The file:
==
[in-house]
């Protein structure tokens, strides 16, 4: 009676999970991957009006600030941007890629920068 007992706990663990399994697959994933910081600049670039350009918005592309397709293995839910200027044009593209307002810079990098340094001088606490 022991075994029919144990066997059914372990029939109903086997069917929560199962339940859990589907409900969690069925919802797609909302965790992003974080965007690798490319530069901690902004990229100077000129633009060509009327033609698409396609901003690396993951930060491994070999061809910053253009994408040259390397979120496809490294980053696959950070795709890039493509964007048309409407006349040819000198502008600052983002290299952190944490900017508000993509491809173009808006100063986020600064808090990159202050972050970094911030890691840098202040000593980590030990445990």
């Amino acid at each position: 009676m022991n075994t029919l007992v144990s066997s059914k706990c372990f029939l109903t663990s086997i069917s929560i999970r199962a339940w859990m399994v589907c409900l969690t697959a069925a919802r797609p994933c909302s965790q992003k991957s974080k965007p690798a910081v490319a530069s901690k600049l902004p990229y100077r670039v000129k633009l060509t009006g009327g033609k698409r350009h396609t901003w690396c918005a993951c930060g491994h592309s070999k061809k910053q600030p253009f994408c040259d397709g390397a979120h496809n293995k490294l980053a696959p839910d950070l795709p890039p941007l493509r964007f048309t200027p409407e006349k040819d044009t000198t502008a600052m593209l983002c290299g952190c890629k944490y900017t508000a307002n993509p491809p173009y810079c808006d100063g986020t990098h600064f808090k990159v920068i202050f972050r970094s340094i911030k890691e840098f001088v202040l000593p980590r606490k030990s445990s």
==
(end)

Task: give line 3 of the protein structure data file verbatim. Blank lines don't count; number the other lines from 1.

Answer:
């Amino acid at each position: 009676m022991n075994t029919l007992v144990s066997s059914k706990c372990f029939l109903t663990s086997i069917s929560i999970r199962a339940w859990m399994v589907c409900l969690t697959a069925a919802r797609p994933c909302s965790q992003k991957s974080k965007p690798a910081v490319a530069s901690k600049l902004p990229y100077r670039v000129k633009l060509t009006g009327g033609k698409r350009h396609t901003w690396c918005a993951c930060g491994h592309s070999k061809k910053q600030p253009f994408c040259d397709g390397a979120h496809n293995k490294l980053a696959p839910d950070l795709p890039p941007l493509r964007f048309t200027p409407e006349k040819d044009t000198t502008a600052m593209l983002c290299g952190c890629k944490y900017t508000a307002n993509p491809p173009y810079c808006d100063g986020t990098h600064f808090k990159v920068i202050f972050r970094s340094i911030k890691e840098f001088v202040l000593p980590r606490k030990s445990s």